Do you ever wonder what you would do, if push came to shove and you had to make a decision that could be silly or could save your life? Small decisions are made all of the time.. in aviation and in life. I think in aviation the importance of seemingly small decisions goes up exponentially because we really are not designed to fly. I've read of CFIs telling their students "the plane wants to kill you". While I'm glad my CFI didn't take that approach with me, it is important to remember flying has a lot of risk.. if you manage that risk successfully, you'll be OK. If you manage the risk unsuccessfully, you or your pocket book may not be so OK after all. This is one situation that happened recently where I made a decision that I consider good, in spite of feeling silly about it at the time, as least I am here to talk about it :)
I was headed out to practice again... I did my preflight and pulled out the plane... started up and did the initial brake check. When I did the brake check the left brake felt strange.. the pedal pushed forward at a weird angle. I shifted in my seat and moved my feet about, thinking I was just sitting strange, or maybe it was the sandals I was wearing. Tried another brake check, the plane stopped, but the braking action didn't feel equal. Hmmm... I had checked the brake lines in my preflight inspection, there was no fluid on the lines. I wondered if I was just being over sensitive. I kept the RPM low, let off the brakes slowly, then back on. No, that left pedal just didn't feel right.
I sighed. I've brought planes back for slightly more than normal RPM drops and other minor things .. the A&P always says its fine. I didn't want to delay my flight. I didn't want to look like a silly woman. But.... I told myself to think through it logically. I could go ahead and taxi to run up and see if the braking action improved in the process (by magic?!). But if the brake failed that would not be a good place for a brake failure. I thought about it some more, OK, what happens if a brake fails... well, the place I would find out would be on landing, and if one brake failed on landing, that would be a tough situation to handle. The thought ran through my mind .. "accident caused by student pilot not taking appropriate corrective action when noticing unequal braking action". Well, I certainly didn't want to be in an NTSB report, or make the evening news.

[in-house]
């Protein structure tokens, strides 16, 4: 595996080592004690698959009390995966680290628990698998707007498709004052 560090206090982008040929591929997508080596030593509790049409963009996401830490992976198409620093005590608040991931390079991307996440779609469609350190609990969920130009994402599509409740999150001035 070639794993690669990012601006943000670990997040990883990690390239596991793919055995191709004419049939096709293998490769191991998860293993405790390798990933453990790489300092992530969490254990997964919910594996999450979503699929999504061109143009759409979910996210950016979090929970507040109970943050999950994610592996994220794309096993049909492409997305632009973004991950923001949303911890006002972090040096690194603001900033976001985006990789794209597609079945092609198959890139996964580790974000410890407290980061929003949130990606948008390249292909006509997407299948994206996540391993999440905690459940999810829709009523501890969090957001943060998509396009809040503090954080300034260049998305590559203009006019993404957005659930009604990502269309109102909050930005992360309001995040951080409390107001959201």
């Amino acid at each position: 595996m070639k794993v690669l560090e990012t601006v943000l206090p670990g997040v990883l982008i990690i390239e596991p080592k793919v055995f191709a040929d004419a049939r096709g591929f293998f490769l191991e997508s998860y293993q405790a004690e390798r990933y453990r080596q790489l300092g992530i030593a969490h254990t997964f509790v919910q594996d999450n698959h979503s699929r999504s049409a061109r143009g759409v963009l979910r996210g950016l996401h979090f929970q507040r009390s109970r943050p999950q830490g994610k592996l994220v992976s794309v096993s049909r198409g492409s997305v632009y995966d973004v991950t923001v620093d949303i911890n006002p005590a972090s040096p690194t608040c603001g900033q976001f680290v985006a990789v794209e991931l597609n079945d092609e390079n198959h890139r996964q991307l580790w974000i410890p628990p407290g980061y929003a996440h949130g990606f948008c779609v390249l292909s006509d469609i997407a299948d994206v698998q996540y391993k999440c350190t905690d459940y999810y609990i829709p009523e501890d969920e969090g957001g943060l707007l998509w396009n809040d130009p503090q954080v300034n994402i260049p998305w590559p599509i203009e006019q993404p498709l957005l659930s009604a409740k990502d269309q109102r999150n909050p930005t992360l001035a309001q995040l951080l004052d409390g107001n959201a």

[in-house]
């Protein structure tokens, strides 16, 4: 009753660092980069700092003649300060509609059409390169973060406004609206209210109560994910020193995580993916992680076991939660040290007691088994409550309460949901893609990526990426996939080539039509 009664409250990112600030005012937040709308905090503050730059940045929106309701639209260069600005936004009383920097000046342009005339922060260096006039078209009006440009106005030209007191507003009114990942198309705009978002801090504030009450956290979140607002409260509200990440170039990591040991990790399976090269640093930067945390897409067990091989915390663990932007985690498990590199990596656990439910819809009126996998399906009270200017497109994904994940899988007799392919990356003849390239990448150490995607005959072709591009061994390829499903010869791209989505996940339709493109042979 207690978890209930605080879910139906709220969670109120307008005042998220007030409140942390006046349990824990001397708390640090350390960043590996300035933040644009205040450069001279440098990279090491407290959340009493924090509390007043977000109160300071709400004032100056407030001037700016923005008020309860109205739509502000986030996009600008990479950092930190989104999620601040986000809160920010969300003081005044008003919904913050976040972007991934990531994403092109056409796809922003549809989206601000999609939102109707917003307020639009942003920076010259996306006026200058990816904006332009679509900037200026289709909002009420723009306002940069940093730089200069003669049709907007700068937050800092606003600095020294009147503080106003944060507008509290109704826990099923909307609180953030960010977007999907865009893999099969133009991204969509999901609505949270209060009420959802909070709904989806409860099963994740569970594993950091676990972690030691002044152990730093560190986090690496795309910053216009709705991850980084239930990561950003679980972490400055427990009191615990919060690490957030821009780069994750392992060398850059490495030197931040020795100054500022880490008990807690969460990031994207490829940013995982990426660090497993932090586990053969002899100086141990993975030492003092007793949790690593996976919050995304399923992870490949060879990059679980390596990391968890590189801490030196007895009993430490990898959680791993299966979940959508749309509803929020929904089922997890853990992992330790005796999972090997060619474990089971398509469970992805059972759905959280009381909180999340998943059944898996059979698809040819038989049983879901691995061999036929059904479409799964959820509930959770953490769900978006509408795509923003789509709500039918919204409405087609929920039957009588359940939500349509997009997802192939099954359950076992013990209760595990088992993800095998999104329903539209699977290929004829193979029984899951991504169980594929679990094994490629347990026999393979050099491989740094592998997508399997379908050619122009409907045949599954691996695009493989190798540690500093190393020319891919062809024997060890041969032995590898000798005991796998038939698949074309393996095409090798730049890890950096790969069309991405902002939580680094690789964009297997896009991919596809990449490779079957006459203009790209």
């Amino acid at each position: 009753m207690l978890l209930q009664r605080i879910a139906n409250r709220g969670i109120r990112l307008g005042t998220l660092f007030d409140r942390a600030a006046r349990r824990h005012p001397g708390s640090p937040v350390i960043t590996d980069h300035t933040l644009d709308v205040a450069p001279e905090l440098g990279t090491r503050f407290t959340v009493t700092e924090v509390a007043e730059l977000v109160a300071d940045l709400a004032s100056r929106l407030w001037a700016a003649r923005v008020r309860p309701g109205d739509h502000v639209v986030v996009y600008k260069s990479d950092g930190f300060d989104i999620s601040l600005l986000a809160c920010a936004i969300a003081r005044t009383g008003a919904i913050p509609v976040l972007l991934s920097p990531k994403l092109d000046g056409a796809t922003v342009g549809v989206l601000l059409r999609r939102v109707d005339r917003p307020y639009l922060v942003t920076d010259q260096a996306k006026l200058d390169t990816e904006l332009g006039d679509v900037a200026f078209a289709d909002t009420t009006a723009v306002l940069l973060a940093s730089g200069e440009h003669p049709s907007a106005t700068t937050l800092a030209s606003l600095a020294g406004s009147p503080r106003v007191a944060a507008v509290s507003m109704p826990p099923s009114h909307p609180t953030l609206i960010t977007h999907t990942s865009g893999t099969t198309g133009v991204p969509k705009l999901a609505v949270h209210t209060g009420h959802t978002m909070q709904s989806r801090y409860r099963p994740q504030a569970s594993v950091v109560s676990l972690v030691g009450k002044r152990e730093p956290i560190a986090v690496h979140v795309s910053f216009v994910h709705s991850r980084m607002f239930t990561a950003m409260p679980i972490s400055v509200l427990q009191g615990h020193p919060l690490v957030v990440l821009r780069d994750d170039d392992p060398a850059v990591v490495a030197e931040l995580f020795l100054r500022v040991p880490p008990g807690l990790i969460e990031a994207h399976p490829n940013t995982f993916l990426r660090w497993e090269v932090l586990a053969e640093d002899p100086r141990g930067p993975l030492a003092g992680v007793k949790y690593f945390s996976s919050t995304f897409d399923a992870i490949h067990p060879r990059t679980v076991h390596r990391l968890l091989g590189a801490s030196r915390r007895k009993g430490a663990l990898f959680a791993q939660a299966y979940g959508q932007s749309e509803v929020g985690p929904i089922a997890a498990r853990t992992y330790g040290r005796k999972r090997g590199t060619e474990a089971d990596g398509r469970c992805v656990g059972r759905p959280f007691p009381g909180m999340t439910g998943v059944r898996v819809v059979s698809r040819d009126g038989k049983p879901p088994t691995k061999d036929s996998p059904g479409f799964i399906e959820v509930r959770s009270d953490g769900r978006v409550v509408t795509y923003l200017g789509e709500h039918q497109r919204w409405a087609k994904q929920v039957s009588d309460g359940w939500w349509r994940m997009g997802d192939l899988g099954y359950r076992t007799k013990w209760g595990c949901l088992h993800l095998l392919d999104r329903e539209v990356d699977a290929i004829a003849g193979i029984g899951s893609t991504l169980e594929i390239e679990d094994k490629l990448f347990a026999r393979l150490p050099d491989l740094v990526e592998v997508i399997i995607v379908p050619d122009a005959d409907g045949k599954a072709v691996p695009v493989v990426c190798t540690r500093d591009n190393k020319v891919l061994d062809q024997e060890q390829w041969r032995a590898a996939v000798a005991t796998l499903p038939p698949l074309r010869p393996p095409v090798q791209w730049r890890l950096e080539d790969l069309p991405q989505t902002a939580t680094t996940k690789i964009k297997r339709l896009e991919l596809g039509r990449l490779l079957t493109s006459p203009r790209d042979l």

I still didn't want to believe the brake was bad.. but I didn't want to make the news. So, I decided on a course of action, I would taxi the plane very slowly to the area in front of the mechanic's hangar, shut it down and have him check it out and tell me its OK. Before I moved the plane I decided what I would do if braking completely failed in the process (shut down the engine immediately and aim the plane for a fence). I also planned out a route that would have me taking right turns only so I wouldn't be relying on the left pedal to assist. That's what I did.. on the slow roll to the hangar I kept pumping the brakes, that left brake just felt slightly wrong. So I shut the plane down and brought the A&P over.
He jumped into the plane, checked the pedals and said it was fine. But then he paused and pumped the brakes again... he looked thoughtful. He then said the left brake was soft. No problem he said, he would bleed the brake line and everything would be fine. He went to get the kit to bleed the lines and I waited. When he came back I asked if they had worked on the brakes on that plane recently.. normally the only way air gets into brake lines is through maintenance and the brakes should be bled whenever fluid or pads are replaced. He said they hadn't. But no mind, he'd bleed the brakes and off I could go. He bent down to work on the brake line and said "Uh oh, nope. This line is leaking."
That surprised me, I checked the line for fluid before I started up. But he was right, the leak was happening further up the brake line and instead of dripping down the line, it dripped onto the faring along the strut and slowly dripped down the inside of the faring. The bottom of the faring was sticky and damp with the red brake fluid. "Good catch," he said. The fix for this would take longer. So I pulled the plane back to its parking spot, buttoned it up and returned the key. Not flying that day, but glad that I did what I did. If I hadn't made the decisions I did, I would have found out on landing exactly how bad that brake was, probably with disastrous results.
Good catch indeed.